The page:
Governor Martin O’Malley signed a bill into law March 2 allowing same-sex couples to marry in Maryland.
The law will go into effect in 2013, but is likely to be voted on as a referendum on the Maryland 2012 ballot. The bill passed in the House of Delegates with a 72-67 win and in the Senate with a 25-22 win.
“Maryland has been attempting to pass a same-sex marriage bill for two years in the legislature, but many members of the General Assembly’s gay Caucus have been trying for many years,” said Takirra Winfield, O’Malley’s press secretary.
When it was introduced last year, the bill was shot down in the House of Delegates.
“One difference is that Governor O’Malley sponsored the legislation this year, and he did not last year,” said Ben Yelin, legal director for Senator Robert Garagiola (D-Montgomery County), “It’s possible that some delegates wanted to support the Governor.”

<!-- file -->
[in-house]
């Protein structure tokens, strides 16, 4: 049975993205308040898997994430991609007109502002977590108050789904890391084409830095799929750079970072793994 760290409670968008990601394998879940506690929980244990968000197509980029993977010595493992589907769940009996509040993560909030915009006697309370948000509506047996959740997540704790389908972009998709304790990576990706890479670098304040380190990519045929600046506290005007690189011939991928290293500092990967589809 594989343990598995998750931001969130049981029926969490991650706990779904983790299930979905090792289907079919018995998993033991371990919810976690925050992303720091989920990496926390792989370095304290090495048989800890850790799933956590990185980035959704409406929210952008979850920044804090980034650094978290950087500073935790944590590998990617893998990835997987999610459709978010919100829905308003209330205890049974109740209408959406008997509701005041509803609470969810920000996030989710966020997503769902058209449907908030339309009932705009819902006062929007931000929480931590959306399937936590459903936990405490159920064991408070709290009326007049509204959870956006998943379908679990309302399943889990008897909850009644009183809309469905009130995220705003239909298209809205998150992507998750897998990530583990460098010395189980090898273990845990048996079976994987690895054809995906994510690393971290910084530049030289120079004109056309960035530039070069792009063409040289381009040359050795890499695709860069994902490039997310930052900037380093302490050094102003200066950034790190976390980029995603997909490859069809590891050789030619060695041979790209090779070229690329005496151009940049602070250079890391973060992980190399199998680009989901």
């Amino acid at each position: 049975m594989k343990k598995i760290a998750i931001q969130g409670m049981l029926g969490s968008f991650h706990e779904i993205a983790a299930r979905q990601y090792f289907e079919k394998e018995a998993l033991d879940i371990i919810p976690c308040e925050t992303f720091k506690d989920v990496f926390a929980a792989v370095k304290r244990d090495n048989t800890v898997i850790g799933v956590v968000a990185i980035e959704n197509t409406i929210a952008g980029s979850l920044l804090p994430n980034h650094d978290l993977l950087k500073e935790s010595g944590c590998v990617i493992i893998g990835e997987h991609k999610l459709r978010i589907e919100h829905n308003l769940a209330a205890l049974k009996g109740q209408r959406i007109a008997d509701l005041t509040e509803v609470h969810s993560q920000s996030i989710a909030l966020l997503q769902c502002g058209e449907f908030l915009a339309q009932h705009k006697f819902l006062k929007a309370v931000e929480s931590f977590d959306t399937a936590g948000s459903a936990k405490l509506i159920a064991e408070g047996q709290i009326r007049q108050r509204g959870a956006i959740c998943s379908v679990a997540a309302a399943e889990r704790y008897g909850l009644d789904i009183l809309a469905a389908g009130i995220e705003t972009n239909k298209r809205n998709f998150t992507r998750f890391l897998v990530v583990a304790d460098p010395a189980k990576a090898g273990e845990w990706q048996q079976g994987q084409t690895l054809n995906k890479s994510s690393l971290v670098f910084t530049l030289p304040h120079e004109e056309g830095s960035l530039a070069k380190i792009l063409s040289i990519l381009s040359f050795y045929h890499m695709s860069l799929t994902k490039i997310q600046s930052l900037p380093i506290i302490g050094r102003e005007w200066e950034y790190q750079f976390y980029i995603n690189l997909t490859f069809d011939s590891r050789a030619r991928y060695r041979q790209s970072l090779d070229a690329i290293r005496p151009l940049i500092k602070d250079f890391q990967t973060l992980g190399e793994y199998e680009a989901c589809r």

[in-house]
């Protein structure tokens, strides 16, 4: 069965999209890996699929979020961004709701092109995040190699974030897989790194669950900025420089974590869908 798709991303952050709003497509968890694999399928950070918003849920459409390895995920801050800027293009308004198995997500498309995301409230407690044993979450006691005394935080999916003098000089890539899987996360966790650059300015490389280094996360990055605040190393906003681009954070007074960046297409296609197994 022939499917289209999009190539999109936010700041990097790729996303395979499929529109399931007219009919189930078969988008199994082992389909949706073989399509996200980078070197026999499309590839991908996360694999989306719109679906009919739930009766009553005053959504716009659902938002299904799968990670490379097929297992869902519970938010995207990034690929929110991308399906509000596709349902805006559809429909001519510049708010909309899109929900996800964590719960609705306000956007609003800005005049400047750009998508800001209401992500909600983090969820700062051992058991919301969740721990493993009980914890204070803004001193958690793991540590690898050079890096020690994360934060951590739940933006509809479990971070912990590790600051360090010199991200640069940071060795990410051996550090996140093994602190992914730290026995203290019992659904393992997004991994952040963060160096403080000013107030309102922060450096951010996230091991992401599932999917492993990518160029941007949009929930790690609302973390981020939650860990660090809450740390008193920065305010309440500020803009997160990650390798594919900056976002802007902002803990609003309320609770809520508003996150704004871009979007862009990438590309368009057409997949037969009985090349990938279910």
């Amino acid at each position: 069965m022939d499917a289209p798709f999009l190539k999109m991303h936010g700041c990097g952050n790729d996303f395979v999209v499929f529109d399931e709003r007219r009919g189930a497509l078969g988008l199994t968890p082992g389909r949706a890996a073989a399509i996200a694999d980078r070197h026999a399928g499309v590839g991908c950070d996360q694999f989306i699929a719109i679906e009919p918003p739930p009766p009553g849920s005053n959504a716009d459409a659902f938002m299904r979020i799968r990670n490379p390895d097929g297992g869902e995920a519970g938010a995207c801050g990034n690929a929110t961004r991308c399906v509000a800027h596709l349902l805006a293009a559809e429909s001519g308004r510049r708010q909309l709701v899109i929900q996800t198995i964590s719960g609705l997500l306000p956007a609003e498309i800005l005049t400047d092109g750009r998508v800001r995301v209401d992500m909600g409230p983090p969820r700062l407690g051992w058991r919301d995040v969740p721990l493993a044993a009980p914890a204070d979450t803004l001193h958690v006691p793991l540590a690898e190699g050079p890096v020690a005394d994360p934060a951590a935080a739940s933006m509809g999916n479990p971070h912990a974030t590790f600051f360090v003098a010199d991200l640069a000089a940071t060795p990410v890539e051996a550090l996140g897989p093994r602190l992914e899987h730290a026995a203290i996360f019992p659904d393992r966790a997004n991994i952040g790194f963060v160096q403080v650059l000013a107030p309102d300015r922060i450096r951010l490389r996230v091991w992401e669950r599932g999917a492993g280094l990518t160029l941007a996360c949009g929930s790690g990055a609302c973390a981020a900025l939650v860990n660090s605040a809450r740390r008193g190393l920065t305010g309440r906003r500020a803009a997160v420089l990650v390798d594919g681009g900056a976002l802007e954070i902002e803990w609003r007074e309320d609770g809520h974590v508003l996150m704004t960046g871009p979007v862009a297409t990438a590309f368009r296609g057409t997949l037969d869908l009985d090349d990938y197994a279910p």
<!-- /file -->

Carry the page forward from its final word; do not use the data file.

According to a March 1 ABC7 News article, Maryland is the seventh state to sign same-sex marriage into law.
“I think it’s really incredible that our state officials have come to realize the importance of equality with respect to same-sex marriages,” senior Tiffany Kazemi said, “By passing the bill, our state comes a step closer in fighting for the equality same-sex couples deserve.”
According to Philip Litton, a staff member for Delegate Neil Parrott (R-Washington County), petitions for a referendum will not be circulated until the petition leaders, including Parrott, receive approval from the Maryland Marriage Alliance, an organization that aims to preserve the traditional definition of marriage.
“We will need a historic grassroots education and mobilization campaign to defend our legislation and turn out a pro-marriage majority,” Senator Jamie Raskin (D-Montgomery County) said.
According to a Feb. 23 Washington Post article, although the Maryland legislature facing major resistance from African American political groups, particularly ones with ties to evangelical churches.
Yelin believes that even if the bill is repealed this year, the issue will probably be readdressed in the future.
“This could very well be the civil rights issue of our generation,” Winfield said. “When the generations to come look back on this, they may say ‘Why did it take them so long?’”